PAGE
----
March 10, 2021

When I read Anne Helen Petersen’s most recent book for an impromptu pandemic book club, I knew I wanted to talk with her for The Lead.

“Can’t Even: How Millennials Became the Burnout Generation” unpacks the societal pressures and workplace conditions that have uniquely set millennials up for burnout. I’m on the youngest end of the millennial spectrum, and many readers of this newsletter fall into Gen Z, but the book has lessons for all of us after this past year.

The pandemic has taken a unique toll on journalists’ mental health. Separating work from the rest of our lives has become near-impossible — we’re still living through the biggest news event of our lifetimes while also reporting on it. Even if you don’t identify what you’re experiencing as burnout, know the signs to be aware of before it gets worse.

Petersen earned a doctorate in media studies and worked in academia before entering journalism as a culture writer for BuzzFeed. She left BuzzFeed in 2020 to start an independent newsletter called Culture Study with Substack, and she’s writing a book that will come out later this year about the future of work.

Petersen discussed how student journalists can guard against burnout and push their publications to create healthier work cultures. This interview has been lightly edited for length and clarity.

The Cover of Anne Helen Petersen’s book. (Courtesy)

Tell me about your journalism background. Were you involved in student journalism?

I had no journalism background before going to BuzzFeed and had never been on a school newspaper. My best friend in college was the editor of our college newspaper (at Whitman College in Walla Walla, Washington), and I knew on Thursday nights I had to bring her a coffee for production night. I was terrified of journalism because I really conceive of myself as an introvert, and the idea of interviewing people was very daunting to me.

A lot of my ability to pivot into journalism from academia is due to the fact that I took a bunch of creative nonfiction classes in college. Those taught me how to write an essay, essentially, and how to write about things that aren’t what we’d normally think of as a personal essay. When I was doing my Ph.D., I felt tension about wanting to make my dissertation and academic writing feel dynamic and not boring.

How did your own experience as a journalist play into your decision to write about burnout?

I burned out and I didn’t know what to do about it. The peak burnout moment for me came when I was in Austin promoting a book. My editor at BuzzFeed called me and said, there’s been a mass shooting an hour away, in Sutherland Springs. I drove over and covered it and the next day, I got on a plane for this trip I’d planned to be in a community in southeastern Utah filled with people who’d left the Fundamentalist Church of Jesus Christ of Latter-Day Saints. I was there for a week, then went back to covering the midterm elections. I’d also written this piece about Armie Hammer that led to lots of harassment around that time.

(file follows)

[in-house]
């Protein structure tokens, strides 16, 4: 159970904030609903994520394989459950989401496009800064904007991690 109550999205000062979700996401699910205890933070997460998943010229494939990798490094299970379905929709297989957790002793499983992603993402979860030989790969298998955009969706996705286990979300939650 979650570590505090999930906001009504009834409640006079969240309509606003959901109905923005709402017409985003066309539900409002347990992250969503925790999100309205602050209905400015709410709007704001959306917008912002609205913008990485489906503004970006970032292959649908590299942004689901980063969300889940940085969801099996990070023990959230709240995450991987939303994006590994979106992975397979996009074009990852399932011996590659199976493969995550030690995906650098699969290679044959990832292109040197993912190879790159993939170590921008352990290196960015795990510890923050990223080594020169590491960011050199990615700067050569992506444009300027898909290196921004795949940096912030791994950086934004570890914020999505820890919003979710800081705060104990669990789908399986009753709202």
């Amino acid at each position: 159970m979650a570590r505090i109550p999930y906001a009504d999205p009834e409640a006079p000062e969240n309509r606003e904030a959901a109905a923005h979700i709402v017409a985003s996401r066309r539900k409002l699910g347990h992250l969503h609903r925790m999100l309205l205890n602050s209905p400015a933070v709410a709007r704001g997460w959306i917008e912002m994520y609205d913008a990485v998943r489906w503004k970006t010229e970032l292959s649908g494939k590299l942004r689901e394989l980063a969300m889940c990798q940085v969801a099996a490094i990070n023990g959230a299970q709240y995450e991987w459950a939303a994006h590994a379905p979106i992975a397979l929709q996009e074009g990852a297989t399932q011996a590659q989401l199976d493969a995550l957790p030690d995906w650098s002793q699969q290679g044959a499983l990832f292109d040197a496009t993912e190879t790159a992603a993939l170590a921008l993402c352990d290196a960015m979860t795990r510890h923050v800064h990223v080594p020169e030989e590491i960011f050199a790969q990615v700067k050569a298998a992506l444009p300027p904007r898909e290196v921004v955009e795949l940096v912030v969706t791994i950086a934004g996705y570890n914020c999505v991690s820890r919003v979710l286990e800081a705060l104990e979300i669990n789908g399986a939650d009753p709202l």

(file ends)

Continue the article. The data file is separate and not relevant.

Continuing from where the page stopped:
After the midterms, I took two days off and was like, this is as much vacation as I need. I was getting into fights with my editor and crying — she said I was burnt out and I was like, “How dare you.” This led me to investigate what was going on with me and finally thinking about what I was experiencing as burnout. I’d been resistant to naming it that. From there, I opened the lens a little more to the specific dynamics in my generation that turned us into these burnout machines.

What do you wish you’d known about burnout and mental health when you started your journalism career?

I wish that organizations understood burnout and the diminishing returns of burnout culture. Right now, still, they’re only slightly changing their dynamics. They used to want our journalists to work all the time, because the perfect employee is someone who works all the time. The consequences of that posture are coming to bear: You can get a lot of work out of this person, but they don’t have any resiliency. The quality of work goes down.

In your book, you emphasized that systemic issues, not just individual choices, lead to burnout. What can student publications do to support their staff members and create a healthy work environment?

It’s hard because people see it as a proving ground. It’s their first opportunity to throw themselves into it and come away with great clips. Protecting yourself against something if you haven’t experienced it is really hard. It’s easy to say “That’s not my problem; I don’t have a burnout problem.” That was part of my posture.

Modeling behavior like the student paper at the University of South Carolina (who took a week off to prioritize their mental health) is really great. Students are trying to do so much in producing high-quality journalism, but what if they also work to produce high-quality journalism culture?

In one chapter of your book, you wrote about how pressure to find your “dream job” and follow your passion can lead to unhealthy work situations and burnout. That really resonated with me. How do you think that applies to the journalism field?